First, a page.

Think of the world’s famous transit systems: the metros of Paris and Tokyo, the New York City subway, the London Underground. All of them moving millions of people every day. Maps of their many multicoloured lines swirl in a kind of modern art.
And, then, there is the bus. The lowly bus. In a 1993 song, the American band the Violent Femmes hit a chord on a reality not much changed all these years later: “Looks like somebody forgot about us / Standing on the corner, waiting for a bus.”
The bus is the overlooked backbone of transit. Overlooked, above all, by politicians who write the cheques. They’re just not flashy or expensive enough. Canada is pouring billions of dollars into new subways and light rail, and these are welcome investments. But no bus route ever gets a ribbon cutting, like the Ontario Line subway did in Toronto in late March, a ceremonial groundbreaking attended by the premier, the federal minister of transport, and the mayor.
So kudos to Vancouver for recognizing that in many places, the humble bus is the future of mass transit.
Last week, TransLink, the Vancouver region transit authority, detailed its plans for the next 10 years. It named doubling bus service as a top priority. This was a surprise, since the current headline projects are a Broadway subway in Vancouver and SkyTrain deeper into the suburbs. But TransLink also calculates that more buses can make a real difference, at a lower cost, in the everyday lives of commuters.
The future of the bus comes in two thrusts: bus rapid transit (BRT), and better service on “ordinary” routes. Research that shows that transit systems thrive, and attract riders, when buses show up often and on time, and move fast. That better service boosts ridership, which actually makes the whole system cheaper to run on a per-rider basis.
A BRT involves dedicated lanes for buses, separated from car traffic, rather than just painted lanes indicating bus priority. BRT is often called light rail on wheels. But it can be built faster, and for less money. So what has discouraged building? The political price of taking lanes away from cars.
TransLink estimates that it can build BRT at $15-million per kilometre, versus $400-million per kilometre for SkyTrain. BRT can also be built in a fraction of the time. SkyTrain can move more people, so it makes sense on the busiest routes. But on a per-dollar-invested basis, BRT can carry more than three times as many people. TransLink sees BRT lines operating around the region within a decade.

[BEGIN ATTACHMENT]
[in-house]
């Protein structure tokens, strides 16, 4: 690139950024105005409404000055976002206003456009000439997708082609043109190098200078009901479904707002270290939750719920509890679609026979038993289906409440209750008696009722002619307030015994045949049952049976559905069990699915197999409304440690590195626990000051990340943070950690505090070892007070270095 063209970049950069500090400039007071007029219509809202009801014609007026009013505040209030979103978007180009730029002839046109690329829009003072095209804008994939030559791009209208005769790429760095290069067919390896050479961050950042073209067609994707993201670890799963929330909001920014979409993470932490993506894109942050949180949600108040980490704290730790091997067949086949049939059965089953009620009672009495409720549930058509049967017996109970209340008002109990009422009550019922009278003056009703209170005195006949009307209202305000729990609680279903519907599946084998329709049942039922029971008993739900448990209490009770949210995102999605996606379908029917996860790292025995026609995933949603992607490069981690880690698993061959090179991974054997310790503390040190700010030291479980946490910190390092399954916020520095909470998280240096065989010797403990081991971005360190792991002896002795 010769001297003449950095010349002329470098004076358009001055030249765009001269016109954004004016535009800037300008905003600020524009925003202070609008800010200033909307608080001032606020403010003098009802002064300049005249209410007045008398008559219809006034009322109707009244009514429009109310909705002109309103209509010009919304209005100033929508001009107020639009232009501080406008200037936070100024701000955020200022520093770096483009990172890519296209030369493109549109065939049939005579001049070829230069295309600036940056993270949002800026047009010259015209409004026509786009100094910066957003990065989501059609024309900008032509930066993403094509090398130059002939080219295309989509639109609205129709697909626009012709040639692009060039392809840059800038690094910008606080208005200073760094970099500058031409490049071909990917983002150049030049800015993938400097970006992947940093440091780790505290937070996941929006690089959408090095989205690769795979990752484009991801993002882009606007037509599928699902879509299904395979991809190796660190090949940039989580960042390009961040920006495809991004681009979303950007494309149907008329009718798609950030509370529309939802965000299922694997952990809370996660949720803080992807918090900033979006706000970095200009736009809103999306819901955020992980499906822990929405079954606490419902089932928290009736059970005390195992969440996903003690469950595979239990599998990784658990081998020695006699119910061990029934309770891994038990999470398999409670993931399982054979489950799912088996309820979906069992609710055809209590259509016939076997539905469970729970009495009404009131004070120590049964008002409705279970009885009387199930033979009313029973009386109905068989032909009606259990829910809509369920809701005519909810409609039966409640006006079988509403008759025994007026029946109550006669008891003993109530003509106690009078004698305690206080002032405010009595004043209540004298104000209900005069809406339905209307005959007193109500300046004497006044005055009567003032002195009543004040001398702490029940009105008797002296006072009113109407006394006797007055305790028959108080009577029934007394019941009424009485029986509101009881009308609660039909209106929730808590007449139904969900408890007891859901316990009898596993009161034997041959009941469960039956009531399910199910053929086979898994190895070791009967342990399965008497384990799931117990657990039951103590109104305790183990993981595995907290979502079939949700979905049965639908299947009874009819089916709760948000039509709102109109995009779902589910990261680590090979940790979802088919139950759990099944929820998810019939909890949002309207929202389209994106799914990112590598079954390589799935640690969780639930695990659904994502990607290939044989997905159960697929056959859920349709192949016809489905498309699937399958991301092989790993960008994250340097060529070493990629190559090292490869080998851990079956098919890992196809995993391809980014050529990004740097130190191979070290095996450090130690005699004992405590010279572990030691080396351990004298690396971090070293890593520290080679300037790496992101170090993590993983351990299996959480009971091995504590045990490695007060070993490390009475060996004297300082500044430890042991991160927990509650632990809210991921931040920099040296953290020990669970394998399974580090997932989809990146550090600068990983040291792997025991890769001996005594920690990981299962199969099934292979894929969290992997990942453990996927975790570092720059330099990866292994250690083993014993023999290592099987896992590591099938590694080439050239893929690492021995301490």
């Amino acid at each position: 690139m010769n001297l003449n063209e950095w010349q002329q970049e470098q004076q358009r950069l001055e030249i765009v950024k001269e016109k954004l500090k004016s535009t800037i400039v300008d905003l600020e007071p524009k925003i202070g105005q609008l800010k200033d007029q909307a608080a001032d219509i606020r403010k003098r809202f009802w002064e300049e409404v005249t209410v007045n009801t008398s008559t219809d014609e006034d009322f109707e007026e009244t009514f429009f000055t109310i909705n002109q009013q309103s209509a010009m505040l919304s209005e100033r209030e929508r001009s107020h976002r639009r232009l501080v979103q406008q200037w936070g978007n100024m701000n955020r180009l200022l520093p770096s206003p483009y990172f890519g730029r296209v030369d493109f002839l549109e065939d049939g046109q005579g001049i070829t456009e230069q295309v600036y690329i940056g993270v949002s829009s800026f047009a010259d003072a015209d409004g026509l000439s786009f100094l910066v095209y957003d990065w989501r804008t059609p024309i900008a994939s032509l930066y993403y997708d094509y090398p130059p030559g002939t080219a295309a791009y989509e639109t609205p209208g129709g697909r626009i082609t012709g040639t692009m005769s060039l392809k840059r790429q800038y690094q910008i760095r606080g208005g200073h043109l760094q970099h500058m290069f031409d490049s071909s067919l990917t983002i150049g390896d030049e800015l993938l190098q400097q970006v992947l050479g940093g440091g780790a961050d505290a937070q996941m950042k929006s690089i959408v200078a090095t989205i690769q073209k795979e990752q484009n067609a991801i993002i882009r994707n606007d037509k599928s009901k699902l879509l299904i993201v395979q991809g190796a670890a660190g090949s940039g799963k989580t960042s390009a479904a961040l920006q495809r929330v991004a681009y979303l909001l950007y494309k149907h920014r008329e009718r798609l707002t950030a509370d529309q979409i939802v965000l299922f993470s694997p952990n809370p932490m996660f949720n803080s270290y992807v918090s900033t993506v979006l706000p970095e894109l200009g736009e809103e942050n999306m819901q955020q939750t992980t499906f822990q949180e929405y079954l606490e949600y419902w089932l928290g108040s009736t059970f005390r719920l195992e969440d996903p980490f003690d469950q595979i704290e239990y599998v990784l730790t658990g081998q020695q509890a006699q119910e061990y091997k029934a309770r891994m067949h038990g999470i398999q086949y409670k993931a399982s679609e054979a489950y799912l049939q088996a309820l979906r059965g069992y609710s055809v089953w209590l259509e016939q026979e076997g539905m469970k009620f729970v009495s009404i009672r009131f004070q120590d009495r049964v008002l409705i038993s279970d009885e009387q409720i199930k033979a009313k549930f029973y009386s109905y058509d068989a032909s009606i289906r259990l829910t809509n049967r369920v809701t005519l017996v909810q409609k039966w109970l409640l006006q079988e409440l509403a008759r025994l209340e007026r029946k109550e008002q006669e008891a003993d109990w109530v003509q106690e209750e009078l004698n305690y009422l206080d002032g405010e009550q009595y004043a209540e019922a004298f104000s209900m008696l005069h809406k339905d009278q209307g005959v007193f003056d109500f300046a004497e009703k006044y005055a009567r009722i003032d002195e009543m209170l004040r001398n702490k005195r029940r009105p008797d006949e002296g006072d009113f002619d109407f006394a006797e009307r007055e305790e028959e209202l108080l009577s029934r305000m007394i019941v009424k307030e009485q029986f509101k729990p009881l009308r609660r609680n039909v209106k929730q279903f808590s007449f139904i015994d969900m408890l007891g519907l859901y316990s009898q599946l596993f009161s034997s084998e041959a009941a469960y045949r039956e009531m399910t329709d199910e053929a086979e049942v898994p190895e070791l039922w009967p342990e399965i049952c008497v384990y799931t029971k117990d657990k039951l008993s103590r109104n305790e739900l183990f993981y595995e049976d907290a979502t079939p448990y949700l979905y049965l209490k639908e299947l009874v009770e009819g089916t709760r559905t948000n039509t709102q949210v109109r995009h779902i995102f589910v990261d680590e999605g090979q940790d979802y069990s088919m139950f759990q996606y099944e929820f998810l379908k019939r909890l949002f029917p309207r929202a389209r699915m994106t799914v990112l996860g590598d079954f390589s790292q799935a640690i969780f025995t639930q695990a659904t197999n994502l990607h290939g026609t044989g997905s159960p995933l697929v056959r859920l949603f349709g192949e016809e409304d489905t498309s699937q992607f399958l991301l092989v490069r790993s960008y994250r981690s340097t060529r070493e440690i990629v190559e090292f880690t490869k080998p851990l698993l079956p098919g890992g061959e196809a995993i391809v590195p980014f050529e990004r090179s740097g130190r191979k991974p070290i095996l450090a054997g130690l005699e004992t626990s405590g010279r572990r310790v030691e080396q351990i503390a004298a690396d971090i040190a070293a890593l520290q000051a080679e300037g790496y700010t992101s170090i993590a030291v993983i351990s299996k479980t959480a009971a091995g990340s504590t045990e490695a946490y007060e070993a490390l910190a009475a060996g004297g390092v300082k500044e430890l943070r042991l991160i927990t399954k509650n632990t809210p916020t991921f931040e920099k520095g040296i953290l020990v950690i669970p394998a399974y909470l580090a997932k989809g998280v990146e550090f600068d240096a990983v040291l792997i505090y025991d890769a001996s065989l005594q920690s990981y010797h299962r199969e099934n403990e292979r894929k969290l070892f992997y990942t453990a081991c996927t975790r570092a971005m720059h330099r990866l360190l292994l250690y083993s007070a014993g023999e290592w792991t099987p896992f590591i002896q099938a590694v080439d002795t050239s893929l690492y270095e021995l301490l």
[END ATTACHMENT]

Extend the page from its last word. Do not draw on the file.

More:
And then there’s prosaic, old fashioned, local bus service. For TransLink, it’s an equal priority. Big ideas include “10 until 10″ – buses on major routes running at least every 10 minutes, until 10 p.m.; “15 for 15″ – most bus routes at least every 15 minutes for 15 hours a day; and one-third of routes operating 24 hours a day.
A bus you can count on to get you quickly to and from the SkyTrain would really power ridership in Vancouver. And it’s not just about getting commuters to and from downtown. It’s about moving people around the region. Postpandemic, that is expected to be the growing share of trips, across the country.
It’s part of Ontario’s new thinking. In a big plan for the Greater Golden Horseshoe put out last month, the “radial network” of transit – focused on moving people into and out Toronto’s core – will become an “expansive grid that allows people to travel across the region by transit.” Among the goals is frequent local service of 10 minutes or less during busy times.
Canada is in the midst of a transit spending boom. There are investments in subways and LRTs, from Vancouver, Calgary and Edmonton to Hamilton, Toronto, Ottawa and Montreal. The list is long; the price tags are large. And most will be worth it. (Thought not all: Consider Ontario’s multibillion-dollar plan to tunnel an LRT on low-density Eglinton West).
Now, consider that TransLink’s proposed 134 kilometres of BRT on nine routes all over the region would cost about $2-billion. The 5.7-kilometre Broadway Subway is expected to cost $2.8-billion.
Good transit doesn’t always have to cost a lot: the low-budget work that sped up the existing King streetcar in downtown Toronto, and boosted ridership, proves that.
The bus sucks when it shows up late or gets stuck in traffic. But these problem are not so hard to fix. Let us praise – and invest in – the lowly bus.
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